Several official inspections occur during construction; for your lending institution, city and county regulations. We have a construction checklist that we can provide as a tool to use with your contractor to prompt you on the specifics for the various inspections. Your contractor is ultimately in charge of this and will order the official inspections and arrange to have them completed.

Schedule / Budget Reviews

As your home is being built, we suggest that you and your contractor have regular meetings to review the schedule and the budget. Many times these conversations occur spontaneously at the job site, but there are times when it is necessary to meet at the office to discuss the status of your project. Consider us your professional agent during construction. We will interface with your builder to answer questions or provide technical support for the panels as well as any other building questions that might arise. Encourage your builder to call us with questions any time, especially while your SIP structure is going up. We will have discussions with your builder and send them manuals ahead of time. This should be all that is needed for the framing portion of your project to run smoothly.

Communicating With Your Contractor

Some people are more communicative than others. This goes for contractors too. We suggest that you choose a contractor that you feel comfortable talking to. If you find yourself wanting to know more than the contractor is offering, give him/her a call! Most of the time contractors put their energies into running their jobs and, while they may not think to call you as much as you would like, they are happy to give you an update as frequently as you need one. As with any other business arrangements, however, it is most prudent to get any important communication down in writing.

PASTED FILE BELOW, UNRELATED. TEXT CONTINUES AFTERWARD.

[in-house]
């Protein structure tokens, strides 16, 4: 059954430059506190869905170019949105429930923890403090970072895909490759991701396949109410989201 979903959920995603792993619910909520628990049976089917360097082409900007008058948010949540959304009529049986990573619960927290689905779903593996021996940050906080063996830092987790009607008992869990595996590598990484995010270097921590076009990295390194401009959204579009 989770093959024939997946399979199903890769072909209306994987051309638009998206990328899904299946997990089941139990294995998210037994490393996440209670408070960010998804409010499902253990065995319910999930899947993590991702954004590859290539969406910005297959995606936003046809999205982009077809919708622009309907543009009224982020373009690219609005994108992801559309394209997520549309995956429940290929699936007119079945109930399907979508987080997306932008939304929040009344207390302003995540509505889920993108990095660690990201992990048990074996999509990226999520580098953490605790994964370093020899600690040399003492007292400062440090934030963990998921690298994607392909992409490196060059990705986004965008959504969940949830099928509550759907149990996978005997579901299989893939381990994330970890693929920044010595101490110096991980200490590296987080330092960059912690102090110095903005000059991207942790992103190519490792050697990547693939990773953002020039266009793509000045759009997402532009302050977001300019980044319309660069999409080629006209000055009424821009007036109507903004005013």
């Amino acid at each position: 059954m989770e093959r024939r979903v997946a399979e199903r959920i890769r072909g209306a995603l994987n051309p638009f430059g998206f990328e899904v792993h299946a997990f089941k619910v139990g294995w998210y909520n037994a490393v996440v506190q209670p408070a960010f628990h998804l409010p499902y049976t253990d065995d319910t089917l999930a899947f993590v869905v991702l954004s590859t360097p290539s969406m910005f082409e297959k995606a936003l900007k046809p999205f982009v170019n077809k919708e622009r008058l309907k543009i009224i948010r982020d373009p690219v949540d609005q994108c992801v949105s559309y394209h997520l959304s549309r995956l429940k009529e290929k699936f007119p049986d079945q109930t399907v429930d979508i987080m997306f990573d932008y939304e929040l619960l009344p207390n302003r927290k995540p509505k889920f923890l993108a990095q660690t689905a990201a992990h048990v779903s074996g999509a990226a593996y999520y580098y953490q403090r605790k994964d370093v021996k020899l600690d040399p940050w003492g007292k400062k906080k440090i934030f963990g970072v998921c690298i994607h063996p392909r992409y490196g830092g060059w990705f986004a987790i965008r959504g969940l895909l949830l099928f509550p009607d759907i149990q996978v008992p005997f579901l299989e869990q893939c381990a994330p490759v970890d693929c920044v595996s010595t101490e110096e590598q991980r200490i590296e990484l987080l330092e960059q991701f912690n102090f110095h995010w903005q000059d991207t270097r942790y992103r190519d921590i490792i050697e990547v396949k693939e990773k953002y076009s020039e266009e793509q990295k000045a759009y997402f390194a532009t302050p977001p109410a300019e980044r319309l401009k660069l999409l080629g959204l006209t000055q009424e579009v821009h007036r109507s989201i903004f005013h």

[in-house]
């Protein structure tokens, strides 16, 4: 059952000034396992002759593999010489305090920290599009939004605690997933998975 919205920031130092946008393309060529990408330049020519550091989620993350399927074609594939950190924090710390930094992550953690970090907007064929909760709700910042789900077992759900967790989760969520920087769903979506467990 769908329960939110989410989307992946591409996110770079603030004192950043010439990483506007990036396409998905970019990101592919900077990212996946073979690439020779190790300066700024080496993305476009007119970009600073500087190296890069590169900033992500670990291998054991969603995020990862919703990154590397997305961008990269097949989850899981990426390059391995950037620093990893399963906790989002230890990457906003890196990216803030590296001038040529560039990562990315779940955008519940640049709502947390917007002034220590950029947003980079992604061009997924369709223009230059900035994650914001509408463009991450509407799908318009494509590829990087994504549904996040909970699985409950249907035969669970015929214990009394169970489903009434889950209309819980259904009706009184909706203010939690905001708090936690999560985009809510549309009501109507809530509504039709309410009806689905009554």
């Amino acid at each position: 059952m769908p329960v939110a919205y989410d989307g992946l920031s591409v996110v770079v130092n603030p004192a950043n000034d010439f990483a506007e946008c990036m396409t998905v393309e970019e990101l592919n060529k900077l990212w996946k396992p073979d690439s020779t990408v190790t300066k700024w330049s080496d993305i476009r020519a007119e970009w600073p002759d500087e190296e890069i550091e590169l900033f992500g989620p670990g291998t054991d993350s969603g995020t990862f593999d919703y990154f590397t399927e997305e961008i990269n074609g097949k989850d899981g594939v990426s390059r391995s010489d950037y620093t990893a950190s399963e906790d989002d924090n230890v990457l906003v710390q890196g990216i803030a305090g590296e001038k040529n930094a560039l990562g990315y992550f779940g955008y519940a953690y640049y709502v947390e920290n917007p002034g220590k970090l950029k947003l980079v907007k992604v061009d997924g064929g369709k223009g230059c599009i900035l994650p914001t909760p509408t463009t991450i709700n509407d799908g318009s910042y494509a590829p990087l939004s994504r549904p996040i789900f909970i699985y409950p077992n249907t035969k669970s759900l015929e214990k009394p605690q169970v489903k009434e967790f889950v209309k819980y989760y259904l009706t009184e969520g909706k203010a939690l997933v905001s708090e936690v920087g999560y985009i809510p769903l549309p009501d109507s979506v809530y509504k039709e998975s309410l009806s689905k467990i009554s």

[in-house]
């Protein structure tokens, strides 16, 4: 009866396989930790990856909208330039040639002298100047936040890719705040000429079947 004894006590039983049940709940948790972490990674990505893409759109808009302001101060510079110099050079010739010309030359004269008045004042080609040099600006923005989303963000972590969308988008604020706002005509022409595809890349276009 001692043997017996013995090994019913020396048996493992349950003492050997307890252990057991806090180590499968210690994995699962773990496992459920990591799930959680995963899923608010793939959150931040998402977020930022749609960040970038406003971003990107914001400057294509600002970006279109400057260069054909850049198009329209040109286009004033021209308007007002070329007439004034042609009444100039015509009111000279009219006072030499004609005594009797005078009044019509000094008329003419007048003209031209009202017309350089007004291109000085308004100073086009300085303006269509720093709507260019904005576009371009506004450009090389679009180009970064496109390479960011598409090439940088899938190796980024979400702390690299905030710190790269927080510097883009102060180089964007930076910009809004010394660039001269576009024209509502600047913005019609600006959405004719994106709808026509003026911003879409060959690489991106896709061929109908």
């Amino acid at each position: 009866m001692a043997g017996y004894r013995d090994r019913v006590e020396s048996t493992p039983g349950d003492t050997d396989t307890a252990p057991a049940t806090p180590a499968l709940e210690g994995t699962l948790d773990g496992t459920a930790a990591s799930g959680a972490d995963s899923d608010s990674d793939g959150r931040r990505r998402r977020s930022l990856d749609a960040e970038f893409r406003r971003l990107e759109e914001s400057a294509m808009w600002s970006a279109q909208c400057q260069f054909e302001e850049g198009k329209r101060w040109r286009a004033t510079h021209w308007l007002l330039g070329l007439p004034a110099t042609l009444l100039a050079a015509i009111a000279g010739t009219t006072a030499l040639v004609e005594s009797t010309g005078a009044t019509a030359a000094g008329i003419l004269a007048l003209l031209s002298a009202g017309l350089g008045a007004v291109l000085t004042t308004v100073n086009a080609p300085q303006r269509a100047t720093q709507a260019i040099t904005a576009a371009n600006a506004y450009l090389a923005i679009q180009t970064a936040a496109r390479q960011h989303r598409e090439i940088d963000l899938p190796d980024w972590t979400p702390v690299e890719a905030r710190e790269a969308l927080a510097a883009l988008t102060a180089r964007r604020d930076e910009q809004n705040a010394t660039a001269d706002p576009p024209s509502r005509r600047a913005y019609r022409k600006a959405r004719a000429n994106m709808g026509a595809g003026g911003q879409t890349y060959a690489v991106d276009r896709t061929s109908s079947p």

Advice from Some Past Sunlight Clients

We have learned a lot about designing and building custom homes from talking to our clients during and after their projects. He are a few things we hear frequently:

As you proceed through construction, expect an occasional unexpected event to occur. Mistakes are sometimes made, or sometimes things do not look exactly the way you thought they would. Don't worry. Any mistakes will be corrected and things can be changed during construction if necessary. Almost every problem has a solution and will be resolved.

Stay flexible and positive. This one tip could make the difference between an enjoyable project and a very stressful one. It does not mean that you have to compromise your standards. Your attitude will affect everyone working on your project, so if you stay flexible, positive and supportive everyone on your project will benefit.

Your home will go through many stages while under construction. Some of these stages are messy. Be prepared for the messy stages and know that this too shall pass.